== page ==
Four suspects arrested after at least 115 killed in Moscow concert attack, Russia says

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Matthew Sussex, an expert on Russia and an associate professor at the Australian National University, has been speaking to BBC News about why Islamic State would attack Russia – and what it would do in response.

“Russia has a long history of treating many of the people on its own territory who are Muslims not particularly well,” he tells the BBC.

“We have had two wars in Chechnya… the second 1999 to 2006 was something of a radicalised war in which you did have people who went on to fight with Islamic State against the Russian government.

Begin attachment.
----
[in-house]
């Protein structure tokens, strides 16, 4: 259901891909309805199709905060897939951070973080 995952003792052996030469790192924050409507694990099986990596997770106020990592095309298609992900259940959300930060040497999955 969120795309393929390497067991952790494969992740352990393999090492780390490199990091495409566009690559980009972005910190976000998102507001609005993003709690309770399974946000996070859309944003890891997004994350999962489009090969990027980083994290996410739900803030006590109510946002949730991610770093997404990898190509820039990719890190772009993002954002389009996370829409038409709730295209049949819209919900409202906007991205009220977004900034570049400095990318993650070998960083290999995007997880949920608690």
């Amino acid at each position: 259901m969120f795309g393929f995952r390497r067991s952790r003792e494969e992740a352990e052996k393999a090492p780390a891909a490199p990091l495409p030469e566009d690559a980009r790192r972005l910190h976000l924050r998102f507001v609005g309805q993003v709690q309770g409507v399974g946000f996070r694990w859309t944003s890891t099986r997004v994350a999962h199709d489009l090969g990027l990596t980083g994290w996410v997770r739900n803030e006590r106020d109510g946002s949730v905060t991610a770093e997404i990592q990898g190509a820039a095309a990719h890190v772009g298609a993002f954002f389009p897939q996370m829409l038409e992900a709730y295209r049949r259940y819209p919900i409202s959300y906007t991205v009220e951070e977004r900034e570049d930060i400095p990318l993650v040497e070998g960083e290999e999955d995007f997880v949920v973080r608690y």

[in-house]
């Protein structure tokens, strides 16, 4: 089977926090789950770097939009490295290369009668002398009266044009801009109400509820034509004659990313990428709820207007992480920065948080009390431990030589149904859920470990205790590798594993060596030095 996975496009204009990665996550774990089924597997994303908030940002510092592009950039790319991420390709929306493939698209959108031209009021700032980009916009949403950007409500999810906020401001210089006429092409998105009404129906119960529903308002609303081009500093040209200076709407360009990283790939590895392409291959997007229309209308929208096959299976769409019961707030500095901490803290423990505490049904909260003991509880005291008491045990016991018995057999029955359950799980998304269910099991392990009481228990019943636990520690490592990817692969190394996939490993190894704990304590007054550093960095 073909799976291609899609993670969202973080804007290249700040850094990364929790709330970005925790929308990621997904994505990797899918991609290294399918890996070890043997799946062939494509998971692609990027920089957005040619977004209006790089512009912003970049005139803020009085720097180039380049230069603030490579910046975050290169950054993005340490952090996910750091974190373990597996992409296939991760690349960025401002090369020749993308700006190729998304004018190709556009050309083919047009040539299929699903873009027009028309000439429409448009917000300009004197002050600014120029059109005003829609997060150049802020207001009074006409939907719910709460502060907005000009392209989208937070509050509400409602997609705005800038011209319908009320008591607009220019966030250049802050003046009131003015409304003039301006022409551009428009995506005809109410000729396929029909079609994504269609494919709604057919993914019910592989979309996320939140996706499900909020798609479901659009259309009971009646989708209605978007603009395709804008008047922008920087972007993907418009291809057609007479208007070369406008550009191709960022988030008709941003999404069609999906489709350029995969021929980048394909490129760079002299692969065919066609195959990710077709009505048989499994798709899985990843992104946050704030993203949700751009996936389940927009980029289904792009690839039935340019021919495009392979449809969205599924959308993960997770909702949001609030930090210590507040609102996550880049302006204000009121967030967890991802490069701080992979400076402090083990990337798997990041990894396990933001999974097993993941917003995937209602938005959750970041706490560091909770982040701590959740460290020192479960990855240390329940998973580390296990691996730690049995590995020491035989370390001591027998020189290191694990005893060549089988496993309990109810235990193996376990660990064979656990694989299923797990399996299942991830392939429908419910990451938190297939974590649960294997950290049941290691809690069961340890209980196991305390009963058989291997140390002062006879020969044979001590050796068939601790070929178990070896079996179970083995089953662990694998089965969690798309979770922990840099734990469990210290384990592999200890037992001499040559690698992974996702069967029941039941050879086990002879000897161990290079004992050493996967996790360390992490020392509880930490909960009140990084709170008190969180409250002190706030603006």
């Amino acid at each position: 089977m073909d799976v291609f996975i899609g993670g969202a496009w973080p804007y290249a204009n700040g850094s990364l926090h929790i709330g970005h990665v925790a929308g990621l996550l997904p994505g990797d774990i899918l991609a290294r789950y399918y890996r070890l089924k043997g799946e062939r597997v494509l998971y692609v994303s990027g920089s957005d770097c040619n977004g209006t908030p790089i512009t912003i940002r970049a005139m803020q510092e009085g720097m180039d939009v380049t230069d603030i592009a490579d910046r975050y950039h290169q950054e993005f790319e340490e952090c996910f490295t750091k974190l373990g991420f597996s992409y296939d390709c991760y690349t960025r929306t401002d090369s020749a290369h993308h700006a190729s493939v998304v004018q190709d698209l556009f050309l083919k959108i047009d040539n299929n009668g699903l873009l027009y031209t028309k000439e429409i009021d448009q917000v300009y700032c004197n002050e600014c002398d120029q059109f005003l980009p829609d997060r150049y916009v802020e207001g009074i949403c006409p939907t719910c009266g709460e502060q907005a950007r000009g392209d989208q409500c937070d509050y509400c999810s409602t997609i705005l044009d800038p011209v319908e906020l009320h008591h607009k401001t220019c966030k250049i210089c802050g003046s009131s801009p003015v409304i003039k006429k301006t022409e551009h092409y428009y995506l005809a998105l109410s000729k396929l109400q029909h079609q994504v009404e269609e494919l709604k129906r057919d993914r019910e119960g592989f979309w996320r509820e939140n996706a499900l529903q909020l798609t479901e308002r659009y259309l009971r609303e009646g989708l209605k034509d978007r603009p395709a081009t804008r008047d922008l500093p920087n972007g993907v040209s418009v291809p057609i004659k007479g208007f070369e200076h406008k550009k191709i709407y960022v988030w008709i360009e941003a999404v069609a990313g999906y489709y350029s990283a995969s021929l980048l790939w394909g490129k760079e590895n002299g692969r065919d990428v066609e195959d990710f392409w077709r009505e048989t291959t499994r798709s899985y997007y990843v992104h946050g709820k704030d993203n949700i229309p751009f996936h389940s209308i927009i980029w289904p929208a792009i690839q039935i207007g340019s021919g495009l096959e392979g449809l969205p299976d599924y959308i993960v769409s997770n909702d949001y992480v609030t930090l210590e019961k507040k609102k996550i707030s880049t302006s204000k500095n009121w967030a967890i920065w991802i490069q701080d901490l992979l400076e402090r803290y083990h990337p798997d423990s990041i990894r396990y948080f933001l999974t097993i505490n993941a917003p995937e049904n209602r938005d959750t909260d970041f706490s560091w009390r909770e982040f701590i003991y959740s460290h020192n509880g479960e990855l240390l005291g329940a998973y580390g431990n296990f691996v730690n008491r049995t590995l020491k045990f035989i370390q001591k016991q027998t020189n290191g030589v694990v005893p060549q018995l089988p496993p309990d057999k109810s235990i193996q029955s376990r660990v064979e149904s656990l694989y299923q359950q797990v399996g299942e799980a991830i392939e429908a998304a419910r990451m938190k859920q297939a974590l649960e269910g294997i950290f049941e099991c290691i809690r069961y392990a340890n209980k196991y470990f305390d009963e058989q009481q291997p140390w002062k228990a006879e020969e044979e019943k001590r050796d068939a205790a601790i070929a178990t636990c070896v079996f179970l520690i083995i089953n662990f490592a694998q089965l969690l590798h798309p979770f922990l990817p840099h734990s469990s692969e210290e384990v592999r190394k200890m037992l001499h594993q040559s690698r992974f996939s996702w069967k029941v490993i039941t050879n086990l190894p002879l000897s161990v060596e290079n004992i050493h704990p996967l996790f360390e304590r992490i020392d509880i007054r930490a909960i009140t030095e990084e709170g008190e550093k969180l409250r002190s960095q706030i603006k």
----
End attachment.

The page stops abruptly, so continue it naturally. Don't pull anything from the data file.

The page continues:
“Since then, Russia’s activities in Syria have made Islamic State see the Russian government as a primary threat.”

He says he expects the Russian response to the Crocus Hall attack to be one of “extreme violence”, citing the aftermath of the 2002 Moscow theatre siege and 2004 Beslan school siege as examples.

“Perhaps it’s not so important who carried out the attacks but who the Russian government decides is to blame and who they are going to respond against.”

He says the US warning about a potential attack, issued on 7 March, was treated by the Kremlin as an attempt to “meddle” in its recent general election and its internal affairs.

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